With Halo 3's first National Championship being held in Las Vegas, everyone was wondering whether Triggers Down would carry their momentum  and win it all.  Unfortunately, quite the opposite happened, tD finished in 5th place and really put a nail in the coffin of Karma's competitive career.  He did attend events in the 2009 season, playing under the name VG The New Order with Naded, Defy, and Bestman.  The team placed 9th at the opener in MLG Meadowlands, a career low for Karma.  Although Karma continued to compete, fans could tell that the drive was not there.  For the next event at MLG Columbus, Karma and Naded decide to host an open tryout for anyone who thought they had the skill to win an MLG event.   After running games online with thousands of competitors, the duo decided to pick two well known online warriors Tensor and Tetra Shot.  MLG even published an article on it and chose to advertise the "Golden Ticket" on the front page.  The team did not place as well as they hoped, as they failed to make it out of the open bracket.   The Golden Ticket fiasco  really put the writing was on the wall.  Karma finished a meager 8th place finish with Heaven and Earth at MLG Anaheim, and the suffered another career low, 15th place finish at the National Championships at MLG Orlando.  It was evident, Karma did not want to be a professional Halo player any longer.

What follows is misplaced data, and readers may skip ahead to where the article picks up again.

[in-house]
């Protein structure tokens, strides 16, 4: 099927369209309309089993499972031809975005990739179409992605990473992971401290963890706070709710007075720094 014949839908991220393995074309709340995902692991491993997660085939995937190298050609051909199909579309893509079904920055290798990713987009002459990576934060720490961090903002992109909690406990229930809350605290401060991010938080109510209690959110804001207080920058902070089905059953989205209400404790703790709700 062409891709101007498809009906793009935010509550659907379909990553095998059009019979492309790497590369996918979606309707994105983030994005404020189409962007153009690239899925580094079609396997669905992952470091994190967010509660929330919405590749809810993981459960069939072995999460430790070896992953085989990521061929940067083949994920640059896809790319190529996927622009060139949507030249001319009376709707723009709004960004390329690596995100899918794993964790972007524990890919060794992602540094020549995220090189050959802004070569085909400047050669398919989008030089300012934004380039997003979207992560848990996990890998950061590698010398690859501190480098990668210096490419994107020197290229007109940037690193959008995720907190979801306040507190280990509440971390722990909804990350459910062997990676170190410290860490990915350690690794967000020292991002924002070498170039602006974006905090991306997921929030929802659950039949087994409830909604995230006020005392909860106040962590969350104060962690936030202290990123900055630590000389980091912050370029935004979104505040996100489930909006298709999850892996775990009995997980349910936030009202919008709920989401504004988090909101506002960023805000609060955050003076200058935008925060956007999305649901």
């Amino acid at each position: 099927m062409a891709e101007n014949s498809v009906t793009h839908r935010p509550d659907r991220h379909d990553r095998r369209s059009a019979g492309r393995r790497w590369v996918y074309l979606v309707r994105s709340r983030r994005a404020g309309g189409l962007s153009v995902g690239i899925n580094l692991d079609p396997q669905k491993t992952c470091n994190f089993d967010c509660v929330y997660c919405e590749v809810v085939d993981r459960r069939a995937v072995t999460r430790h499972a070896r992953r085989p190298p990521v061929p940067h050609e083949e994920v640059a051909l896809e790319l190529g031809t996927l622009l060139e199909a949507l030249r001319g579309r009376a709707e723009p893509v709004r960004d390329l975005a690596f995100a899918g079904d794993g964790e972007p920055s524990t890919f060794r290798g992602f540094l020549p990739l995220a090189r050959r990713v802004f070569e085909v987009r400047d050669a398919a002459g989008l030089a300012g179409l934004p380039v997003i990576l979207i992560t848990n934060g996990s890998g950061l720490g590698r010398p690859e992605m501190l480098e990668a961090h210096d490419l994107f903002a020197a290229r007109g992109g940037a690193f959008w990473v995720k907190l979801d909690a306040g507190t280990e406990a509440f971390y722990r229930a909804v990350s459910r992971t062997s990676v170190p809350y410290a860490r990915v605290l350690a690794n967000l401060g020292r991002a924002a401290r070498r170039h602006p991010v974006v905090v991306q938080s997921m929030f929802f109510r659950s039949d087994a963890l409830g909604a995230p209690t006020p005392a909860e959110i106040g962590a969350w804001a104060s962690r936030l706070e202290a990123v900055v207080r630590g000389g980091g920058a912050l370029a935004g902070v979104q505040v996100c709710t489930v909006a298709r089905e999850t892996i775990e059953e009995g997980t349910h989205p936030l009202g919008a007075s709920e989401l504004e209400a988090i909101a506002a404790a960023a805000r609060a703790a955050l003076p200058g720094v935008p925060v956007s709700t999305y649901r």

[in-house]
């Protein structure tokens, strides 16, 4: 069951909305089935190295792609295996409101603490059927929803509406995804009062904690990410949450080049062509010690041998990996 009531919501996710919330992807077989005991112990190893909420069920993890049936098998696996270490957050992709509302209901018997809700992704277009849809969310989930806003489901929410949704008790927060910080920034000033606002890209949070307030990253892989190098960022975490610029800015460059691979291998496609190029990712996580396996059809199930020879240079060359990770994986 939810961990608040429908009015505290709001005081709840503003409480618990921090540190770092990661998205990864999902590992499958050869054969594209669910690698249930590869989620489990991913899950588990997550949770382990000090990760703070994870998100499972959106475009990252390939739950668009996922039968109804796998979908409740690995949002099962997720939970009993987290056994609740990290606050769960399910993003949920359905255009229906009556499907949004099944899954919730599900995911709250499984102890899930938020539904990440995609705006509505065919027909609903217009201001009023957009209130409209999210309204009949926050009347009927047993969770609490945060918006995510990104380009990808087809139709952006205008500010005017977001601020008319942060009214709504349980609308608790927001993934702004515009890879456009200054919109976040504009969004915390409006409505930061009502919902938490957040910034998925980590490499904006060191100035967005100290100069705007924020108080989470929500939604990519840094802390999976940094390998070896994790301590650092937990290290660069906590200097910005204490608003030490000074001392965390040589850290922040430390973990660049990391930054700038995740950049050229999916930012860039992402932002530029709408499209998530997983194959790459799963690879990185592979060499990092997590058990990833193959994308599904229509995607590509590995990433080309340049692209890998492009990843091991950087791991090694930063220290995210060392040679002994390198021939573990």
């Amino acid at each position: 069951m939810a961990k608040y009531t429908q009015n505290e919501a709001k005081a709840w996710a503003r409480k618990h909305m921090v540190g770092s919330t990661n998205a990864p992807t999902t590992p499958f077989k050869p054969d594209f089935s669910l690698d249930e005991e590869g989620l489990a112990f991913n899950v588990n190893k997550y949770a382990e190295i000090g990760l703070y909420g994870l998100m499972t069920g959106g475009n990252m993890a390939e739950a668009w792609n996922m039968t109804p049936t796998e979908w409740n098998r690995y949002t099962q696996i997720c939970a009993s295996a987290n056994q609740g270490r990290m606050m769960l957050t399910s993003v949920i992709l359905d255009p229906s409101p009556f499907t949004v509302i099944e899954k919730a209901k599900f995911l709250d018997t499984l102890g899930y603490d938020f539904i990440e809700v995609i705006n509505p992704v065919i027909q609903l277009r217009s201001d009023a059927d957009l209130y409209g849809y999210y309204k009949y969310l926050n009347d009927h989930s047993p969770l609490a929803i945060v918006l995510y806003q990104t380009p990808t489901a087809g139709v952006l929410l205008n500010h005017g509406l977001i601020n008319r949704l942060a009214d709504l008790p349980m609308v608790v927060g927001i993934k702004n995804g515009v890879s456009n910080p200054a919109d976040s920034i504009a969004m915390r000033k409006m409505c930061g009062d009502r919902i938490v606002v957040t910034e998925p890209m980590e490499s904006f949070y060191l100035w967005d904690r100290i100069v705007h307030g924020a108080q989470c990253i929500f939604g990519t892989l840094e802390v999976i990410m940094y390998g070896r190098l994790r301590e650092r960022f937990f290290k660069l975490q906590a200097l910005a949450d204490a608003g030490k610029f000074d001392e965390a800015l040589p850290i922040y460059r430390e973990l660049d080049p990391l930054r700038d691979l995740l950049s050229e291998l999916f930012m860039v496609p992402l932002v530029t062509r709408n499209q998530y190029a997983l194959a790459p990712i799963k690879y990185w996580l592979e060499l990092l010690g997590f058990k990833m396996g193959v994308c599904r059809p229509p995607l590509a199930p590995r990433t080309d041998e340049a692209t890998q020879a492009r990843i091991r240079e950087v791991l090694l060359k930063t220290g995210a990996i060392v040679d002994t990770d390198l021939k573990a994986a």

Even though the last year of Karma's Halo career saw a gamble and downfall, the 2009 season does nothing to diminish the success that Jackson saw from 2005-2008.   Many put Karma as one of the top 10 greatest Halo players of all time.  An old MLG article puts it best here: